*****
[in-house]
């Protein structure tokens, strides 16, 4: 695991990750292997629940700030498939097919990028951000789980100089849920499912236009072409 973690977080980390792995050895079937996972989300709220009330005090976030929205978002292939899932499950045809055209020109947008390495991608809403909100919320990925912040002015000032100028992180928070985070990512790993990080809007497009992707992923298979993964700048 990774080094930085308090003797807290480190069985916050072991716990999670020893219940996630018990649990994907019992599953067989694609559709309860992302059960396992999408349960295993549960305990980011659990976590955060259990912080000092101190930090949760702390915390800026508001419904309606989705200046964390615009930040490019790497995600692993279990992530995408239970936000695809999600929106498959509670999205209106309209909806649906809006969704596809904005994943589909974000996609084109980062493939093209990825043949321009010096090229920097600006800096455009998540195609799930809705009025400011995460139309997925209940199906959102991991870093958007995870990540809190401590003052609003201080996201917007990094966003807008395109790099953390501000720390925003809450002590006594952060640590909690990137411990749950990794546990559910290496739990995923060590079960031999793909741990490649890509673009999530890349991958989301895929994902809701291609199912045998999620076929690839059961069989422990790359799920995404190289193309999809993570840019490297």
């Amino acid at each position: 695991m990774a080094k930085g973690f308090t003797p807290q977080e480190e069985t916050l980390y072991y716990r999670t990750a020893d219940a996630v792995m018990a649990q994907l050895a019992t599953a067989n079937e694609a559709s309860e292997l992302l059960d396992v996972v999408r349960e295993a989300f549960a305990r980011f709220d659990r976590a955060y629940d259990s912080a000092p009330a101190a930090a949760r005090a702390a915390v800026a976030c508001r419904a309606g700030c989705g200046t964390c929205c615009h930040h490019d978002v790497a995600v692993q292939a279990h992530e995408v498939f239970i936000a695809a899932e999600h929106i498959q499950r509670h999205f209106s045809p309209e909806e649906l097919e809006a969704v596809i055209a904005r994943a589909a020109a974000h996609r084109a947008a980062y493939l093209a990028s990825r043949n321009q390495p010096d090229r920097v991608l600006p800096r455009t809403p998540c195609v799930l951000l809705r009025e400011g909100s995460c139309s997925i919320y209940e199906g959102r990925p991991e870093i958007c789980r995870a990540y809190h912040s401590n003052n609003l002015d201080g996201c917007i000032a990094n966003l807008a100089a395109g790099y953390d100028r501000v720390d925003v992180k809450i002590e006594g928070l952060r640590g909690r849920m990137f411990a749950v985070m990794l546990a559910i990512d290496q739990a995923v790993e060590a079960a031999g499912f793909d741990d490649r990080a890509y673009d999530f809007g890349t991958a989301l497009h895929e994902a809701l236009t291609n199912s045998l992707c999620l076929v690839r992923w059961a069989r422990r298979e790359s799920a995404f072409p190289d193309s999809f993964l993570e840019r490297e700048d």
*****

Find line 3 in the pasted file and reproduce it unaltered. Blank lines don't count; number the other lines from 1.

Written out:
């Amino acid at each position: 695991m990774a080094k930085g973690f308090t003797p807290q977080e480190e069985t916050l980390y072991y716990r999670t990750a020893d219940a996630v792995m018990a649990q994907l050895a019992t599953a067989n079937e694609a559709s309860e292997l992302l059960d396992v996972v999408r349960e295993a989300f549960a305990r980011f709220d659990r976590a955060y629940d259990s912080a000092p009330a101190a930090a949760r005090a702390a915390v800026a976030c508001r419904a309606g700030c989705g200046t964390c929205c615009h930040h490019d978002v790497a995600v692993q292939a279990h992530e995408v498939f239970i936000a695809a899932e999600h929106i498959q499950r509670h999205f209106s045809p309209e909806e649906l097919e809006a969704v596809i055209a904005r994943a589909a020109a974000h996609r084109a947008a980062y493939l093209a990028s990825r043949n321009q390495p010096d090229r920097v991608l600006p800096r455009t809403p998540c195609v799930l951000l809705r009025e400011g909100s995460c139309s997925i919320y209940e199906g959102r990925p991991e870093i958007c789980r995870a990540y809190h912040s401590n003052n609003l002015d201080g996201c917007i000032a990094n966003l807008a100089a395109g790099y953390d100028r501000v720390d925003v992180k809450i002590e006594g928070l952060r640590g909690r849920m990137f411990a749950v985070m990794l546990a559910i990512d290496q739990a995923v790993e060590a079960a031999g499912f793909d741990d490649r990080a890509y673009d999530f809007g890349t991958a989301l497009h895929e994902a809701l236009t291609n199912s045998l992707c999620l076929v690839r992923w059961a069989r422990r298979e790359s799920a995404f072409p190289d193309s999809f993964l993570e840019r490297e700048d």